by Peter Grenader
Steve Roach has released POSSIBLE PLANET
, his first all-analog release in an age. I just finished listening to it; highly recommended.
I had an opportunity to hear some this project a few months ago at my home with Steve and long-time bud of his, Loren Nerell of [synth store] Analogue Haven and I was endlessly impressed then, as I was again today, with Roach's programming chops. I think anyone who has laid a hand on analog equipment has quickly come to realize how much more challenging good sound can be over that so instantly available on samplers or digital emulators. Anyone that is, accept Steve. For most of this record it's virtually impossible to pick off a single oscillator or filter sweep. Instead, Steve's pallet comes right out of the earth: a series of fascinatingly complex, highly intelligent and organized textures.
No need to mention his compositional skills, which have always been exemplary. I'm pretty sure this would hold true if he did a project built from nothing but rubber band twangs. Steve's got a gift and it shows on anything he lays his mind to.
And for you analog heads out there... not only is this work entirely analog, but done entirely on modular equipment: namely Analogue Systems, Doepfer, Blacet and being proudly boastful, Plan B instruments. We all received a nice credit of his appreciation in the copy. Thanks, Mr. Roach.
Anyway, pick this CD up. It's available on his site now and well worth the effort.
|Box Set out of stock|
2005 Timeroom Editions 16 (CD)
Reviewed by Mark Morton, Peter Grenader, Frank MacEowen, CD Services (UK), Electroambient Space, e|i magazine, Morpheus Music, Sonic Curiosity, Sonic Immersion
This pivotal new long-form soundworld work pulls back the layers and increases the magnification to reveal a truly organic, analog-based core sound at a level not heard before in Steve's music. The metaphor of emerging lifeforms on a possible planet sets the mood for the three movements presented as a continuous immersive zone. "Wet", "shimmering", "cellular" and "diaphanous" are some words that could describe this living-breathing soundscape.
"While this long from zoneworld was created between December 2004 and May 2005, it developed into a pivotal new release for me. It's also included in The Dreamtime Box because it represents a parallel in some ways to "Looking For Safety" from DREAMTIME RETURN. As an artist if you live long enough to draw a line back in time, the recurring themes can link up to create an interesting graph of stylistic confluence. These two pieces, POSSIBLE PLANET and "Looking For Safety" (recorded in 1986) are at similar points on that graph, with many years in-between them and created in very different circumstances, but still sharing the same air. "During my 'analog rebirth' (see below) this desire started emerging to create a kind of soundscape environment which portrayed an undefined life form as it's just starting to emerge from the primordial soup on some distant planet. The sounds were forming in my imagination and were brought to life as you hear them across three movements. This set the mood for the idea of expressing the emerging, evolving sense of consciousness coming into form."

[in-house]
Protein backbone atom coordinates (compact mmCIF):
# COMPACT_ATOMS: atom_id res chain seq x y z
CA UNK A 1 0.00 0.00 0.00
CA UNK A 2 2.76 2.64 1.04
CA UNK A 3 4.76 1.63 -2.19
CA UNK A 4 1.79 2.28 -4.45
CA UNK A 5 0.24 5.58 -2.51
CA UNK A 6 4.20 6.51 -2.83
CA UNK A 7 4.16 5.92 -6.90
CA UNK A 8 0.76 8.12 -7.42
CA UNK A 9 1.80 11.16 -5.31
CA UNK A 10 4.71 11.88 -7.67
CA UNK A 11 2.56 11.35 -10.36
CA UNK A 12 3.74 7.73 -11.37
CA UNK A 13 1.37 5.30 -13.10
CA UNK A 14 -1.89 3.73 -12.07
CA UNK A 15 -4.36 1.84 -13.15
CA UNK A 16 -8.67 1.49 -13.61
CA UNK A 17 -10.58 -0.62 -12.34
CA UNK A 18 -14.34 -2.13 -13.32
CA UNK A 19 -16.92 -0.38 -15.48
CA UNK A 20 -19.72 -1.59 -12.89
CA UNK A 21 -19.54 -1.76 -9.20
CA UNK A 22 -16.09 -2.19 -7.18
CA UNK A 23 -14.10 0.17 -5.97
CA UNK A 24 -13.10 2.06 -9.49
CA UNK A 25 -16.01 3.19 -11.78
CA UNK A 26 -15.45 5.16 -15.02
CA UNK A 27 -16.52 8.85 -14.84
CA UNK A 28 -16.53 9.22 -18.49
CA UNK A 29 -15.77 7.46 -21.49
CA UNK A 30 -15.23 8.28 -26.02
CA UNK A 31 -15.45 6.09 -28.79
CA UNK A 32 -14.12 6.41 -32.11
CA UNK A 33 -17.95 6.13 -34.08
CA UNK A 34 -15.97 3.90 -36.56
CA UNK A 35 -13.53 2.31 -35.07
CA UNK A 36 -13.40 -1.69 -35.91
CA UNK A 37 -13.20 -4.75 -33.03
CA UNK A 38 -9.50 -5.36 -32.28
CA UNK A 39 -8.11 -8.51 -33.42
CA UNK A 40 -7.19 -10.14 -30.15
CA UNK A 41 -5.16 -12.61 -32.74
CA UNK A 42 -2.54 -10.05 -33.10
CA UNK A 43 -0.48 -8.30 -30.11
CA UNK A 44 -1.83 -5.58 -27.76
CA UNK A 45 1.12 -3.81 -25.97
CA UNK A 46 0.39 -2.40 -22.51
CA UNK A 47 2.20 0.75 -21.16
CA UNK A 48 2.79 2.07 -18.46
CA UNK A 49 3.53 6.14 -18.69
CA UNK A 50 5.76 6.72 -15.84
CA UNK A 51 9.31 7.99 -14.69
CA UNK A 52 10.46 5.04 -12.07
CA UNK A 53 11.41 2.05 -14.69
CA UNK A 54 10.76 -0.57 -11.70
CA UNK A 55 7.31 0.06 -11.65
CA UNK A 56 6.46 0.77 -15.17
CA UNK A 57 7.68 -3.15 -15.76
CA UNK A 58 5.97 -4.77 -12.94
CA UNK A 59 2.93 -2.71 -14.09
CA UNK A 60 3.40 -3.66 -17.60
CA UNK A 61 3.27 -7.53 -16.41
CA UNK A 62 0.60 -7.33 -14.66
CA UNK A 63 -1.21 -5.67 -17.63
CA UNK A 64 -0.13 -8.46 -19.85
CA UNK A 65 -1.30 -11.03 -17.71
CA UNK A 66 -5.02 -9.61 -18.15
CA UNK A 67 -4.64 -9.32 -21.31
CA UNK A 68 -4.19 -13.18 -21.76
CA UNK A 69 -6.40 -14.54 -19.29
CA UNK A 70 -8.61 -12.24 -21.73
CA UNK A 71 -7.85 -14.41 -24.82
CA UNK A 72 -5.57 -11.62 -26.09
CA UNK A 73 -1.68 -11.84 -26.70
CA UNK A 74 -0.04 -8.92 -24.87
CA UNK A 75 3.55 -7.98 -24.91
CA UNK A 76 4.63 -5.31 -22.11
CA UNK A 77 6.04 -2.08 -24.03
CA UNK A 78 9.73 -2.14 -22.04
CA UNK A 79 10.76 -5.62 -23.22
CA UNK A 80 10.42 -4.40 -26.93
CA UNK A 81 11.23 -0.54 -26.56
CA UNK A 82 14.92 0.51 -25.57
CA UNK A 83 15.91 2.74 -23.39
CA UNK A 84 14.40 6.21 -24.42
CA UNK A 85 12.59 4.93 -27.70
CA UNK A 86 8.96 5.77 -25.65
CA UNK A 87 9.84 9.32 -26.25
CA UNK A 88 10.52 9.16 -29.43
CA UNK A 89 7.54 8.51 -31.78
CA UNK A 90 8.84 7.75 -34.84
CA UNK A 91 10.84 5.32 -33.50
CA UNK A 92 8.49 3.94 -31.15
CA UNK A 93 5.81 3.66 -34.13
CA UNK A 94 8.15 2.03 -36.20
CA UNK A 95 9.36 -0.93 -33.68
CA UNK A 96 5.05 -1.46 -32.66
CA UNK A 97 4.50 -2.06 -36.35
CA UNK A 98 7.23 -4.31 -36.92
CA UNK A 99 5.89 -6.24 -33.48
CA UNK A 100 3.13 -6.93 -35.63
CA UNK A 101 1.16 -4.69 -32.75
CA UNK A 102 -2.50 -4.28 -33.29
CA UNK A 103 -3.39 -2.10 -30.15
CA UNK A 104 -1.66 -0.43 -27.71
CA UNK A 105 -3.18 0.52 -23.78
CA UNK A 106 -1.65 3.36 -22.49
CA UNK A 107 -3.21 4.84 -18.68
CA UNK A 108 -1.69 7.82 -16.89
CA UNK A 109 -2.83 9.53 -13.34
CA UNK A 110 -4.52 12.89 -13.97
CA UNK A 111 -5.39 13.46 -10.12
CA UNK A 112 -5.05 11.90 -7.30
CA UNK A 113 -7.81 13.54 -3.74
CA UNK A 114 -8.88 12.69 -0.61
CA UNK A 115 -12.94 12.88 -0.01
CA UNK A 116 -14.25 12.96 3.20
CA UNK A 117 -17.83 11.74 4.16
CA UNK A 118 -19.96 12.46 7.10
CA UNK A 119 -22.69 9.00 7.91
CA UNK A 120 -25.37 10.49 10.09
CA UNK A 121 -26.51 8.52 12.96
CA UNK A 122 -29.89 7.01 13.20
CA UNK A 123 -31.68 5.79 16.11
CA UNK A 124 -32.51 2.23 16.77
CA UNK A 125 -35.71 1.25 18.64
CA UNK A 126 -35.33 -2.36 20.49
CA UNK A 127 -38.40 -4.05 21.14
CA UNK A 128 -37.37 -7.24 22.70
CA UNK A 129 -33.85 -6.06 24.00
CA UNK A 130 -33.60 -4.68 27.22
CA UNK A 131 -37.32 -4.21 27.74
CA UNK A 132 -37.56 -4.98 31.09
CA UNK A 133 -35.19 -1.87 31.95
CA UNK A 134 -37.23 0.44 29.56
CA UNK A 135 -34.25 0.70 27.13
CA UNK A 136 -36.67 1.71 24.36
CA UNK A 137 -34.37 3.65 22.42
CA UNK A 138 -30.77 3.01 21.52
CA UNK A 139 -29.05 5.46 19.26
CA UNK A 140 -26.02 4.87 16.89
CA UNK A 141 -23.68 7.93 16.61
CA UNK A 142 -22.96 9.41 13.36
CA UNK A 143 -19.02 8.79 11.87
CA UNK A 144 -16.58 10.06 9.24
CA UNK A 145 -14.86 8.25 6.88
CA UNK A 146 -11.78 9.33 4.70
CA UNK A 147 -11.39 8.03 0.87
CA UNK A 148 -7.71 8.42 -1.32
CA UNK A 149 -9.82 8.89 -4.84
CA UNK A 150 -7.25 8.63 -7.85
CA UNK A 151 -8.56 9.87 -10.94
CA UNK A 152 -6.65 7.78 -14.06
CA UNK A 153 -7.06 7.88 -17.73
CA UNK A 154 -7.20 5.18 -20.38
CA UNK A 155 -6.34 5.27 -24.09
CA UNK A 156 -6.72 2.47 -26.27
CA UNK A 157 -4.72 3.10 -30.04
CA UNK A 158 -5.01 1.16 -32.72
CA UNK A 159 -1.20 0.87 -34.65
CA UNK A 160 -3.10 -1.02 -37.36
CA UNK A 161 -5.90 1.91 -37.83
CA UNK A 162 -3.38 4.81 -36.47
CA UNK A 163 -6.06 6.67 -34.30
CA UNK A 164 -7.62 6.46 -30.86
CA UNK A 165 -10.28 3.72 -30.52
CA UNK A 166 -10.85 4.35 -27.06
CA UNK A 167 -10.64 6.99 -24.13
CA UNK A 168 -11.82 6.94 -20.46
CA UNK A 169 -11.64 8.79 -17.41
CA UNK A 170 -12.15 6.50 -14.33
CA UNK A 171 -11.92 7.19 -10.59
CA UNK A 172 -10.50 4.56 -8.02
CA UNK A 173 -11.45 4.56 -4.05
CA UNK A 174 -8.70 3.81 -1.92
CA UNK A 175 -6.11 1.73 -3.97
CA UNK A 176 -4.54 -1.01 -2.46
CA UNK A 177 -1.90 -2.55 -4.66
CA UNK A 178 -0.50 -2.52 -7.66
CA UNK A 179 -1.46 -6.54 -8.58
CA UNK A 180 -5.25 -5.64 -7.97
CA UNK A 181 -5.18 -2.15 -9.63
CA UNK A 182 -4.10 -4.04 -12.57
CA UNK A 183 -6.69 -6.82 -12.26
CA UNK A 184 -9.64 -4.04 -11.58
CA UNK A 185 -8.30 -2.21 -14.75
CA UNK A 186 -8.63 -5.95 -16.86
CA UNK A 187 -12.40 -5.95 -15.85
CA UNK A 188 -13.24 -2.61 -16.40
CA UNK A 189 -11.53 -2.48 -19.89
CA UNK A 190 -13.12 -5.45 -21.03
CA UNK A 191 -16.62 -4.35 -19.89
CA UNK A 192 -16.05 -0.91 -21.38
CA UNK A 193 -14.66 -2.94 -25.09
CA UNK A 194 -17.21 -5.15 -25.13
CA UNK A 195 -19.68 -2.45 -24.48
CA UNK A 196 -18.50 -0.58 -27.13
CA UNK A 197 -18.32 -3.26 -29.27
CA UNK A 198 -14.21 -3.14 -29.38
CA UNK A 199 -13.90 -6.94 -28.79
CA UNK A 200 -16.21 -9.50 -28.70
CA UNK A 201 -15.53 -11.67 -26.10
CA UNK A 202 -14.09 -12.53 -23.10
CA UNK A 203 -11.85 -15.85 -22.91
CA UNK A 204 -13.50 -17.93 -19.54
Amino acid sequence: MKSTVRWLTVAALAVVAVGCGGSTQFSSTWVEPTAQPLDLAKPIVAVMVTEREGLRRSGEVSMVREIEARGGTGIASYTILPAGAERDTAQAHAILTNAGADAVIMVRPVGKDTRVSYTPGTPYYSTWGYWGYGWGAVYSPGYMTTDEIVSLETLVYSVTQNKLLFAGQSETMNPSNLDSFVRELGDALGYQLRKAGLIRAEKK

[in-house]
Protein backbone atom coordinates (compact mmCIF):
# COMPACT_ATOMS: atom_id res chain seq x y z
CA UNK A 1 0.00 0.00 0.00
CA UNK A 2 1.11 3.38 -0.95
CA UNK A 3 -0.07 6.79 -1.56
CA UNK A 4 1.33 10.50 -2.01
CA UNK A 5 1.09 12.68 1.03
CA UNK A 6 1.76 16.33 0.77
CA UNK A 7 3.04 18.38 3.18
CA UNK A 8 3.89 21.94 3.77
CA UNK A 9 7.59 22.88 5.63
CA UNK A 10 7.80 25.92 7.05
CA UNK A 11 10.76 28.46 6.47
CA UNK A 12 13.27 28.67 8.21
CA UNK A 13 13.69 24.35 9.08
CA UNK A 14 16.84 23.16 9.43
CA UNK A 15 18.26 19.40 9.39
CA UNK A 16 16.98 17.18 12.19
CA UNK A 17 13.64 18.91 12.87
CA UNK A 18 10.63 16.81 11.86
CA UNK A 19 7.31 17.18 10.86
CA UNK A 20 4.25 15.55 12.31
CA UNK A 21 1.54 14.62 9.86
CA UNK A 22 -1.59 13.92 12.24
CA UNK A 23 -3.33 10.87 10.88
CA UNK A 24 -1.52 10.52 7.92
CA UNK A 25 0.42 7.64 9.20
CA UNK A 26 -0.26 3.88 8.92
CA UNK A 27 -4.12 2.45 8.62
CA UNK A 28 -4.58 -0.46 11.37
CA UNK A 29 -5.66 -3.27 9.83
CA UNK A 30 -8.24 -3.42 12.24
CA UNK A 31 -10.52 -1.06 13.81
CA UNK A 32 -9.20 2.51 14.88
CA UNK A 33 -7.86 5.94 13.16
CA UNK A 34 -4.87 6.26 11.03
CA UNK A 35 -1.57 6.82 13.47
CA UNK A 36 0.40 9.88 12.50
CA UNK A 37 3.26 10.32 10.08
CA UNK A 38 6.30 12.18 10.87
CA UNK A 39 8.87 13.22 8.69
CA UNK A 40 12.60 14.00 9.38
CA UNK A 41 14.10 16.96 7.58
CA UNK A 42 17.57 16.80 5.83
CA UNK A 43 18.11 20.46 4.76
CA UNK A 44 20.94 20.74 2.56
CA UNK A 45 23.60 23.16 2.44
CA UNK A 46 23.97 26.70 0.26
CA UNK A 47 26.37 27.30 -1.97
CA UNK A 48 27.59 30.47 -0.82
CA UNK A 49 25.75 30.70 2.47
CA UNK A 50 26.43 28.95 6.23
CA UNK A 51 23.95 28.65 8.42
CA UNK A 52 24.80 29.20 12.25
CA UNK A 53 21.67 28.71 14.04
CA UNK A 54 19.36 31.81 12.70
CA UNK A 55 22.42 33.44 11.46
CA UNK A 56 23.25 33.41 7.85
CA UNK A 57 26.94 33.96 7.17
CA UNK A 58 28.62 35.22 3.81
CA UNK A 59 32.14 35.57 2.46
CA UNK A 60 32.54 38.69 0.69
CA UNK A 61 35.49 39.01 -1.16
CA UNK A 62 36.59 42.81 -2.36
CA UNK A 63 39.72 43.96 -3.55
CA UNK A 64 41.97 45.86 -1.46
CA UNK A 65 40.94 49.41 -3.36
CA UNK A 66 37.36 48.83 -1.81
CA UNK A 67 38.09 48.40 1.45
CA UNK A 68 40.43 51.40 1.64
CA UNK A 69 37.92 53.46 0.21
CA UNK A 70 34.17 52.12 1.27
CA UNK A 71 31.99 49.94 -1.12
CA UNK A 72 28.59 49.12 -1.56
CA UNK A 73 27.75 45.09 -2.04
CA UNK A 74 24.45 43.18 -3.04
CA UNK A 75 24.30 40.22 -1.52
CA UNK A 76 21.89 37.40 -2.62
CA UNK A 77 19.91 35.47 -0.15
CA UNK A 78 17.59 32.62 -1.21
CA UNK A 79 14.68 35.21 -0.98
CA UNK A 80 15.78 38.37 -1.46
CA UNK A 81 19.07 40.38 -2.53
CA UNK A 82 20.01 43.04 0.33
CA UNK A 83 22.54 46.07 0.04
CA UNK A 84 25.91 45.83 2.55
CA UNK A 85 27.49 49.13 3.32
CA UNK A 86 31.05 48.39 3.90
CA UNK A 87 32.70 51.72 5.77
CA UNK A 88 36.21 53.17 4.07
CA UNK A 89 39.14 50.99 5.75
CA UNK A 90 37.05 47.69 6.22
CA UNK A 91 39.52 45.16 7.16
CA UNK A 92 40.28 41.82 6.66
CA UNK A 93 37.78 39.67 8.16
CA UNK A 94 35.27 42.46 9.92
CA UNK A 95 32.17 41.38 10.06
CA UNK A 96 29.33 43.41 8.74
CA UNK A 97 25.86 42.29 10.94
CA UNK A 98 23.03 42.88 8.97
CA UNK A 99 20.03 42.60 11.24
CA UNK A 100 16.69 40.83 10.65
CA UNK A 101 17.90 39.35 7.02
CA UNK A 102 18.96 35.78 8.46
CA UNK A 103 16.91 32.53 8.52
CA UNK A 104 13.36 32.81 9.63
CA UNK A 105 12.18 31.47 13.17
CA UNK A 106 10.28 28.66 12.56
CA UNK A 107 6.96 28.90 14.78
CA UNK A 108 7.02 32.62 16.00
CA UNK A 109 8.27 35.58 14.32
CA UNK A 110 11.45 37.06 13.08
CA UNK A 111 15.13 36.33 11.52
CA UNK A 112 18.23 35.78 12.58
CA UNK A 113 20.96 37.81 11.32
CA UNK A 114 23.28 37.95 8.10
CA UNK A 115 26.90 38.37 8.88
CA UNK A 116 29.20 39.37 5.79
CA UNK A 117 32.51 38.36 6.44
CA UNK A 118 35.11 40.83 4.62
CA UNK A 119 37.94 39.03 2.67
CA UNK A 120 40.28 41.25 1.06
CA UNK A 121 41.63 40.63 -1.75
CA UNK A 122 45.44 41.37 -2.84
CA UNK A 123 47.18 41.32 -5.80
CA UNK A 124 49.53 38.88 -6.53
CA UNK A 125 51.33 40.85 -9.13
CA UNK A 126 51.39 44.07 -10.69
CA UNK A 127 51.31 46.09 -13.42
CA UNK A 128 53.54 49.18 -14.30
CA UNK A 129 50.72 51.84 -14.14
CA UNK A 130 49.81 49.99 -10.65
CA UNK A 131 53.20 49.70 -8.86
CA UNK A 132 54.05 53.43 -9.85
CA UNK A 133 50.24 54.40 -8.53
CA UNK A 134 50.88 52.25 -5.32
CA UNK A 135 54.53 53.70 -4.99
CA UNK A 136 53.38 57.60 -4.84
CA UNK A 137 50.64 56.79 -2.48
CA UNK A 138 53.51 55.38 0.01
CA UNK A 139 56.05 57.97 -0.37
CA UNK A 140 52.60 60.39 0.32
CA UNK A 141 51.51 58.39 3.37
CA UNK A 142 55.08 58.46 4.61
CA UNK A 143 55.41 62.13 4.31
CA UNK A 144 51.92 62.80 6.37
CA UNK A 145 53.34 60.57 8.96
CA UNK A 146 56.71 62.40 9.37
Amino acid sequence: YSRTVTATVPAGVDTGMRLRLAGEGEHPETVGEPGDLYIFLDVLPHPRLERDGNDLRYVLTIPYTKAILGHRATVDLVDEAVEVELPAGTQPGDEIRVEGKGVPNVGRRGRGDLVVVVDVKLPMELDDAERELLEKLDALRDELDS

The Process... "I have always had a visceral connection to the instruments which I choose to channel my energies. Sonically POSSIBLE PLANET is the result of an analog rebirth that started for me last Fall. A series of events created a craving obsession in my imagination and within my ears to hear and create from pure means, not digital to analog converted or virtual analog, frozen waveforms or soft-synths. I wanted to feel the current coming right out of the wall, and shape it from that point forward. POSSIBLE PLANET was created completely on a modular analog system which I assembled over a five-month period. As the sonic life form was evolving, the system that was creating it was evolving as well, in order for the changes to occur. This was also a great metaphor for the themes of the emerging cellular life forms I was dreaming into. "In order to remove the reliable and familiar modes of working, I eliminated a few basics: no MIDI, keyboards of any kind, or computers for composition and editing. It was all about twisting knobs, feeling it in my fingertips and coaxing the current into the desired direction. POSSIBLE PLANET was recorded during three live sessions. Each session would start after several days of creating and learning the nuances of a 'living' patch I had created, from which the soundforms were drawn."
|1. ||First Murmer||MP3||16:01|| |
|2. ||Gestation||MP3||31:26|| |
|3. ||Cell Memory||MP3||25:52|| |
The three movements form a continuous flow. Also available as part of THE DREAMTIME BOX.